What later became the longest-running ad campaign of the peacetime Advertising Council, for Smokey the Bear, originated during the war, when we feared the Japanese would try to start forest fires by shelling the West Coast. So recalled Bob Keim, for 22 years president of the Ad Council, who is writing a book on its history.
"The look and content of wartime council advertising was like nothing before or since," Bob stated. "Gaunt, bleary-eyed, unshaven GIs, rifles slung over their shoulders-drawn in four colors with combat settings by good artists-stared at the readers of publications or at viewers of outdoor posters and car cards in subways, buses and trains. The opening copy said, `Are you going to tell them you're tired of buying war bonds?' Ships sinking, aircraft crashing, tanks crushing, blood, gore-it was all there. Heavy handed at times, with vitriolic caricatures of Hitler, Mussolini and Tojo snarling at us, but it worked.
"Just as Bill Mauldin's cartoons of the two bedraggled foot soldiers, Willie and Joe, became famous, Ad Council ads found their way onto office, dormitory and factory walls, pin-ups of a different kind. Big advertisers, many without any products to sell, turned their agencies loose on themes and causes fed to them by the council and paid the cost of placing the ads, some with signatures, some without," Bob recalled.
Almost 60 years later, this is a different time, a different war. Charlotte Beers, the State Department's new chief of public diplomacy, talks of the need to "redefine who America is" to Muslims around the world. Our way of life-and what we buy as consumers is part of that-is under attack. "And what we haven't felt the need to communicate is what is the value system?" Ms. Beers told our publication. "What are our beliefs? What do the words freedom and tolerance mean? We are having people who are not our friends define America in negative terms. It is time for us to reignite the understanding of America."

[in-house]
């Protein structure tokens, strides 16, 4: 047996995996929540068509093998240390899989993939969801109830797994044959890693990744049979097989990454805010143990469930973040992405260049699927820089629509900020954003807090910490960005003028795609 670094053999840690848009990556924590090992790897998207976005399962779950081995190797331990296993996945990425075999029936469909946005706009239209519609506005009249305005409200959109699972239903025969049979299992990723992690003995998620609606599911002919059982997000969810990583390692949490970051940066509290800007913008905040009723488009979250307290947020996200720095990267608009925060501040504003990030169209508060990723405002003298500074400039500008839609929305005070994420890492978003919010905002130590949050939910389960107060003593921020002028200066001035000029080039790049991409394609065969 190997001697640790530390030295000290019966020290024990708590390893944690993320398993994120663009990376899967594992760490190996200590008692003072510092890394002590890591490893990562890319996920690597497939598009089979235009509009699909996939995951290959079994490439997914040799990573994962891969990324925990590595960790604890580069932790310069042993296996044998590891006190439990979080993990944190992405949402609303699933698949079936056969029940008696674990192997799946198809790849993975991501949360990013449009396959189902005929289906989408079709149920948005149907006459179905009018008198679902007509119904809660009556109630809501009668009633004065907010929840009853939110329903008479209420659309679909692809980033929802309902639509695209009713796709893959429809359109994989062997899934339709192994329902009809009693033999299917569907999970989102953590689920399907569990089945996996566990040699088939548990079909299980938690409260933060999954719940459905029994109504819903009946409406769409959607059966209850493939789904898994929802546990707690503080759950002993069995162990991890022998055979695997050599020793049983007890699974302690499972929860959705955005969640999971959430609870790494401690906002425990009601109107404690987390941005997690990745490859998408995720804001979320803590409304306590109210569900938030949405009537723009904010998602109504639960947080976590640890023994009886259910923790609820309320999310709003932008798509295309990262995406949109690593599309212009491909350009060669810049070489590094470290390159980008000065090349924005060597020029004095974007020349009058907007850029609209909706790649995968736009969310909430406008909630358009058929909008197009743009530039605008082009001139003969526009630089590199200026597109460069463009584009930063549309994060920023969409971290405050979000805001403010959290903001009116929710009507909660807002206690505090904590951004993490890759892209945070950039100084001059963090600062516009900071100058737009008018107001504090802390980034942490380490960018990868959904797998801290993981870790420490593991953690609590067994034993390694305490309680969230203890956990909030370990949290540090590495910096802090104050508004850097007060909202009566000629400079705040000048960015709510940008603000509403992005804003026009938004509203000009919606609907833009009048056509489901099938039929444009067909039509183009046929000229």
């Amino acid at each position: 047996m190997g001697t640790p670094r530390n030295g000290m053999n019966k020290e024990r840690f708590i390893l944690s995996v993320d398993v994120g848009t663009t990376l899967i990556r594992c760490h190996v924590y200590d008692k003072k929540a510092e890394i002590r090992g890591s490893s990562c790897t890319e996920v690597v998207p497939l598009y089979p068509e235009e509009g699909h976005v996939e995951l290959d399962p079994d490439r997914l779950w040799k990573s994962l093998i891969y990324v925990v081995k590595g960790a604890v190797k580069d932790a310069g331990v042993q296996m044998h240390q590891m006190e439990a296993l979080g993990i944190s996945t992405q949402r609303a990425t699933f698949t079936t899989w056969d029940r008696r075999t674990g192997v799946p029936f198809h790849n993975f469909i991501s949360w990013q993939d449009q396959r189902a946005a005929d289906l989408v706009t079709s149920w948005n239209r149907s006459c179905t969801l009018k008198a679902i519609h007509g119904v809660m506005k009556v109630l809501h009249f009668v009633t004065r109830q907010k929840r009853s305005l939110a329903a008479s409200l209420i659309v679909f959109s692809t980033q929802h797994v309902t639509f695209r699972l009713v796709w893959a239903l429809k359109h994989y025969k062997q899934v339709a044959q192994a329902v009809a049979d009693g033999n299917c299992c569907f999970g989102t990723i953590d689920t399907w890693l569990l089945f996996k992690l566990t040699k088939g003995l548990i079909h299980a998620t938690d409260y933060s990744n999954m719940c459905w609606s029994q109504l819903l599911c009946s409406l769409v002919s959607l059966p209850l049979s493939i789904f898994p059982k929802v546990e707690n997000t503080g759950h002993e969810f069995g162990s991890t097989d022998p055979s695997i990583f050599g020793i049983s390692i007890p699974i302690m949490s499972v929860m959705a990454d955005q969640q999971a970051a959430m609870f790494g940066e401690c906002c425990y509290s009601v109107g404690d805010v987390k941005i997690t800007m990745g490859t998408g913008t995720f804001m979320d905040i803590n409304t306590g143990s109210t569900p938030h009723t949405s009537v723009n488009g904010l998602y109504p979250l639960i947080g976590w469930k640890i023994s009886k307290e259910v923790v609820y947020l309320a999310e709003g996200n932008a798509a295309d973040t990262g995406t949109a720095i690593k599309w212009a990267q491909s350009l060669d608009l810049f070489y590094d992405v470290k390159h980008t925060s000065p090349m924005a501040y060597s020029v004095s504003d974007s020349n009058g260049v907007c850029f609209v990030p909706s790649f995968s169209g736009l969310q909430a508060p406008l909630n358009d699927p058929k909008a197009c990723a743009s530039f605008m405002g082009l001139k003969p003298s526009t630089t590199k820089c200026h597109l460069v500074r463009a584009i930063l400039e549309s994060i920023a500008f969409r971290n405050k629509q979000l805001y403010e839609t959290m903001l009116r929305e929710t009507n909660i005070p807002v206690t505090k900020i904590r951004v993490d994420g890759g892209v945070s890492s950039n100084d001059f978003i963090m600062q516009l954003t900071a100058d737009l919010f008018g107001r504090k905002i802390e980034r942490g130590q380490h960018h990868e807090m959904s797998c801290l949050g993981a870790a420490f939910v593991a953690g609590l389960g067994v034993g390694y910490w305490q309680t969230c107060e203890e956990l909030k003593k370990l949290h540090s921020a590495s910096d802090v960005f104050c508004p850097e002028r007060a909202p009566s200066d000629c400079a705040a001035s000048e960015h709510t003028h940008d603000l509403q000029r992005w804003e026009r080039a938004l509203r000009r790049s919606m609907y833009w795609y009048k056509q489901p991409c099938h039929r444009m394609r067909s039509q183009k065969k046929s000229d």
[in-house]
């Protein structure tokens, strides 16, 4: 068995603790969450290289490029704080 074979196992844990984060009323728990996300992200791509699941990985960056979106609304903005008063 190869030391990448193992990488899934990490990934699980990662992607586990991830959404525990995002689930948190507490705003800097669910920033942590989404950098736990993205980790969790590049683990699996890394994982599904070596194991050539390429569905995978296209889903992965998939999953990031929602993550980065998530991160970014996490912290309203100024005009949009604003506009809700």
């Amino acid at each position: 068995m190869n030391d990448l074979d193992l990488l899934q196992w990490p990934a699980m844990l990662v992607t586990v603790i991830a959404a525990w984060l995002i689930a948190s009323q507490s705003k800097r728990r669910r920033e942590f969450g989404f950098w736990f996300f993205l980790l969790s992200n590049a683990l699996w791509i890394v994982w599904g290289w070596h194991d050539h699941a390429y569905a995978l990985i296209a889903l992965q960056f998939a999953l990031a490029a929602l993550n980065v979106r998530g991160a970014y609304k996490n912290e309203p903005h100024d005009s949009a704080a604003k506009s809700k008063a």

There's another challenge as well. Beyond the very difficult problem of changing angry minds, who often see U.S. products spreading the depraved values of our culture across the face of the earth, our own citizens need to learn how to cope with the persuasive fear of terrorism.
When our government tells us to be alert to possible terrorist action, how are we supposed to react? If the War Advertising Council prepared our parents and grandparents for a heightened awareness of the need for secrecy, why can't the present-day Ad Council help us know how to better protect ourselves from suspicious occurrences or unknown assailants? What can we tell our kids to keep them out of harm's way? What can we do to help alert authorities to possible terrorist activity?
People want to help in the war on terrorism and, unlike World War II, where all the fighting was on foreign soil, they can play an important role. But, as The New York Times reported, President Bush has yet to "involve the American people as a whole in the campaign-that vast majority who were not touched by the Sept. 11 attacks or the various anthrax scares. The danger, over the long term, is loss of interest. Will a nation that has spent decades in easy indulgence stay focused?"
A call to arms is what advertising can do well.
Back in World War II, the ad industry met with Henry Morgenthau Jr., secretary of the Treasury, for a briefing on the war and the government's needs to communicate with the American people, according to Bob Keim. From that meeting, the War Advertising Council was born.
This time around the ad industry should meet with former Pennsylvania Gov. Tom Ridge, the new director of homeland security, to offer the services of the battle-tested Advertising Council. Let the council frame the message on what all of us can do to win the war. All other messages should take a backseat.